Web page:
Compromising the health of our planet through humankind's over- and misuse of the Earth system prevents us from achieving well-being for the global population, particularly the most vulnerable populations who contribute the least to Earth's destruction. Pandemics and epidemics are predicted to increase in frequency (UNEP, 2020), as humans continue to invade and overexploit natural ecosystems for agriculture and development, facilitating zoonotic disease outbreaks. Vector-borne diseases (UNEP, 2020); anthropogenic air pollution (WHO, 2021); extreme weather events; and food and water insecurity (Brown et al., Reference Brown, Grace, Billing and Backer2021) are among the persistent and growing threats. The COVID-19 pandemic simultaneously was a reminder that human well-being reflects the state of nature (and one another), as well as our ability to respond quickly to an immediate stressor (e.g. rapid development and deployment of vaccines and therapies) and to implement mechanisms to mitigate future similar harms (e.g. disease-tracking programs). Addressing the health risks posed by global environmental challenges therefore requires a rapid transformation of planetary health, in which society is seen as part of our biosphere rather than as a separate entity.

8. An ethical digital world providing for human security, equity, and education

The digital realm has become a primary platform for information exchange across the world. Formerly disconnected and hard to reach geographies and populations can now be accessed through digital technologies. Open-source data sharing can strengthen local, regional, and global responses to threats (UNDRR & WMO, 2022). Yet, despite the promising potential – and demonstrated advances in expanding access to high-quality education and credible information – the access and impact of digital tools remains deeply inequitable and insecure, with insufficient oversight mechanisms in place (Gillwald & Partridge, Reference Gillwald and Partridge2023; GMSA, 2022; Mehta & Erickson, Reference Mehta and Erickson2022; OECD, 2018). At a broader scale, the speed with which disinformation can be spread poses important challenges and concerns for governance and democracy, specifically in terms of power imbalances, and trust and credibility in democratic processes and scientific or governmental authority in general (Colomina et al., Reference Colomina, Margalef and Youngs2021; Pew Research Center, 2020). Overall, studies reveal insufficient regulatory frameworks that can anticipate and address current societal and ethical implications in the context of growing use of disruptive technologies (Mantelero, Reference Mantelero2018). The fading boundaries between the digital and the physical worlds call for redirecting our trajectories in this space.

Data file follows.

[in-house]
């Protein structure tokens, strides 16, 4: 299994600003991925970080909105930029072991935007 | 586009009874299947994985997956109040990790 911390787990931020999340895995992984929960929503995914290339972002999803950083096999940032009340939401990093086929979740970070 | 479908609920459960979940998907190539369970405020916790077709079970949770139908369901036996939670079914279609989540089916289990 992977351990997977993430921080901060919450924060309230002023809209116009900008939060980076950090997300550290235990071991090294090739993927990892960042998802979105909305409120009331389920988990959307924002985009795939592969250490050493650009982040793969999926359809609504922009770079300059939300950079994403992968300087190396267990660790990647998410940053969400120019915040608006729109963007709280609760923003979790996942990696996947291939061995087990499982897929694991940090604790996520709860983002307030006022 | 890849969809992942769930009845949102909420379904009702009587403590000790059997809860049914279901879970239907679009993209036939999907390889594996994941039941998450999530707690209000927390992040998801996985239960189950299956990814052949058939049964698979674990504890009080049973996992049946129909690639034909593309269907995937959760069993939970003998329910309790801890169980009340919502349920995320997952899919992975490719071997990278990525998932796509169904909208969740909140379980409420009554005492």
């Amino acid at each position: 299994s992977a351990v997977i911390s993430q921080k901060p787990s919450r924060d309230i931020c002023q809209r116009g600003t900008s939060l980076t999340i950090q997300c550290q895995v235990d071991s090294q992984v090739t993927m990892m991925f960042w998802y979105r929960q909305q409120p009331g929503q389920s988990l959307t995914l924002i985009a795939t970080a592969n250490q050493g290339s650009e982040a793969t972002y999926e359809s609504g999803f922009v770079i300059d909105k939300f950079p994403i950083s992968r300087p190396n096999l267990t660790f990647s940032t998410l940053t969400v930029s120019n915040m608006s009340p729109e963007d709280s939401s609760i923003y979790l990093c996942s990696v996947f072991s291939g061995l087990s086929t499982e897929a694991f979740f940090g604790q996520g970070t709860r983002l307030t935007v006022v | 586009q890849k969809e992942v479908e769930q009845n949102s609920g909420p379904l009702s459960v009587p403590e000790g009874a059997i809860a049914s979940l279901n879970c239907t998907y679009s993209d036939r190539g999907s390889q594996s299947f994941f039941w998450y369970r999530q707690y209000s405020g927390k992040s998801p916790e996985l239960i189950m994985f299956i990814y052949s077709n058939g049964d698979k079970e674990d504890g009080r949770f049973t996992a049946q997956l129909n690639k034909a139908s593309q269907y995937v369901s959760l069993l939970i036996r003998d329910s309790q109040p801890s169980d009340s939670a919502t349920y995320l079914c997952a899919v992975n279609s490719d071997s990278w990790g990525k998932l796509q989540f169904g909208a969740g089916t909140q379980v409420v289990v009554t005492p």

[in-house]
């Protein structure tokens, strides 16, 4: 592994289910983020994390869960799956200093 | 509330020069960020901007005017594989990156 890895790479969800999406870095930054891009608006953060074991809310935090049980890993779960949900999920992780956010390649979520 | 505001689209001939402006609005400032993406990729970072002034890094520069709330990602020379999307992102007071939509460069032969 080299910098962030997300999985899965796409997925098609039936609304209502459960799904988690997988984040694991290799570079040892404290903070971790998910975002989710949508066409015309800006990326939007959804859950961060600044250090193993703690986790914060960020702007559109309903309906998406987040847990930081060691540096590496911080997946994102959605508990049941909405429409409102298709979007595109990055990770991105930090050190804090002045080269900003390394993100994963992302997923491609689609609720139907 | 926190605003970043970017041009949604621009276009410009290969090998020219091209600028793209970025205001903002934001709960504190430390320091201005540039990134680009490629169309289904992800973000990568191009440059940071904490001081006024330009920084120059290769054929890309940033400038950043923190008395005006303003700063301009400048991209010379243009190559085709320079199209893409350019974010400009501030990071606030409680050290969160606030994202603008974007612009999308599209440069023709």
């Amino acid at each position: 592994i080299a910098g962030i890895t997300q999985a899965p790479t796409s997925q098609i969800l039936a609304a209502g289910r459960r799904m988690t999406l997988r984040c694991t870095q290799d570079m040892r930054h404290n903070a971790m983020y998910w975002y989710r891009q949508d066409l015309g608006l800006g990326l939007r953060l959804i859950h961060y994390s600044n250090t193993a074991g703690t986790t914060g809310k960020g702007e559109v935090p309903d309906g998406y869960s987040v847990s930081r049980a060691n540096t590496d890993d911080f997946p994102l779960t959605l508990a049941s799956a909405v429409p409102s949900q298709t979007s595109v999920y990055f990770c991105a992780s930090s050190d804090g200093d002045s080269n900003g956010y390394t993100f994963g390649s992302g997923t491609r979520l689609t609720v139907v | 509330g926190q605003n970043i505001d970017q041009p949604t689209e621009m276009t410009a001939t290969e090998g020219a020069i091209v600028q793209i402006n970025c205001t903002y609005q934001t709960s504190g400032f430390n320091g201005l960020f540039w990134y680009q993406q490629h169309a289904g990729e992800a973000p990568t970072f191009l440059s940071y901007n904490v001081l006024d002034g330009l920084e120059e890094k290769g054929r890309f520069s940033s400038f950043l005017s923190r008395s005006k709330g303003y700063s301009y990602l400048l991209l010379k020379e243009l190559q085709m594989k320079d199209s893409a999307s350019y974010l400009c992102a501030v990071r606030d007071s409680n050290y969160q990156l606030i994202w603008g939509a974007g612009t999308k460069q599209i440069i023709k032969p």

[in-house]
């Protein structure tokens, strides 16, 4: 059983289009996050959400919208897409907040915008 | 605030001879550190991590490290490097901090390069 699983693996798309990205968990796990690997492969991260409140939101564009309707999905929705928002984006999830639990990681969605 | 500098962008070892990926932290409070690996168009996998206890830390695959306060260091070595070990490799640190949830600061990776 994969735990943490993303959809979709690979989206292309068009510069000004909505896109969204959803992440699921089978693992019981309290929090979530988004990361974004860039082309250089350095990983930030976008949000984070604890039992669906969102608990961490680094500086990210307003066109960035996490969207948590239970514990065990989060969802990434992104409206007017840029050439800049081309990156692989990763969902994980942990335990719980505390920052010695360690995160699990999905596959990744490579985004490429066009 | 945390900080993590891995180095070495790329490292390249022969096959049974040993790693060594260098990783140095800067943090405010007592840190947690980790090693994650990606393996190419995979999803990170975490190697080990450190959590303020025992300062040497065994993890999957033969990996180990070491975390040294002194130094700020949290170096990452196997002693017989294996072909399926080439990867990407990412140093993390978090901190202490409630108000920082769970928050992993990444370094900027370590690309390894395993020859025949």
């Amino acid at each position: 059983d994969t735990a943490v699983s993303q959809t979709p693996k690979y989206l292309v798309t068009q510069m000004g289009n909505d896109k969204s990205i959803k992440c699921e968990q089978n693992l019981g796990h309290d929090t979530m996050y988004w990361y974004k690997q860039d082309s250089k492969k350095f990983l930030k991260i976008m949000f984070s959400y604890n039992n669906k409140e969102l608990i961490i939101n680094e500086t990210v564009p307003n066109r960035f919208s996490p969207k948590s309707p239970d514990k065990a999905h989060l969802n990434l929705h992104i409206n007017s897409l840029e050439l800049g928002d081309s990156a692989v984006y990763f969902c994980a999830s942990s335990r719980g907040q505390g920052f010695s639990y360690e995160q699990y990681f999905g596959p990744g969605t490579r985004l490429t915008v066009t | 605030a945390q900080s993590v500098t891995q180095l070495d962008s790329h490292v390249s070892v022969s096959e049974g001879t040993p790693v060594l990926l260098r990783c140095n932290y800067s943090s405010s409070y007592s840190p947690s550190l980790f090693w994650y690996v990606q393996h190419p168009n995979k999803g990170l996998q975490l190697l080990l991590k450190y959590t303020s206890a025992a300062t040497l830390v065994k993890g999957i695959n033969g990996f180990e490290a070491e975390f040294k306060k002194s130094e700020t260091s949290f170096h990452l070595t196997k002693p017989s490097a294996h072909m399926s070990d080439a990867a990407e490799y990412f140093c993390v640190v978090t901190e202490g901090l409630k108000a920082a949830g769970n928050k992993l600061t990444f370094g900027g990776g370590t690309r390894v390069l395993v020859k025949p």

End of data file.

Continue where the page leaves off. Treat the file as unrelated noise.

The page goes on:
9. Stability and security for a global society

Amidst a global panorama of increasing tension and instability, understanding how different sources of inequality and marginalization, including gender, socio-economic status, and race, interact and distinctly increase risks and vulnerabilities is crucial toward thriving, sustainable global futures (DPPA, 2022; OECD, 2022; United Nations, 2020b). Weakening democracies, rising authoritarianism and a geopolitical shift toward heightened risk of armed conflict on account of a ‘great powers’ model, distract from existential crises such as environmental degradation and increasing inequalities. Establishment of a new security doctrine, where all Earth tipping elements – the large biophysical systems that regulate the stability of the planet and all its life-supporting systems – are governed as part of an international regime, is required to potentiate and protect societal stability and peace across all nations in the world (UNEP et al., 2020; United Nations & World Bank, 2018). This calls for an innovative approach to security and stability and a new agenda for peace – one that moves beyond military solutions and ‘ill-suited’ forms of risk prevention, management, and resolution and focuses on advancing an inclusive and just peace (The Stimson Center, 2022; United Nations, 2021). At the highest level, we must establish multilateral positive peace alliances, built on complex understandings of planetary health, human security, and a resilient and just global political economic system.

10. A resilient global society ready to respond to planetary crises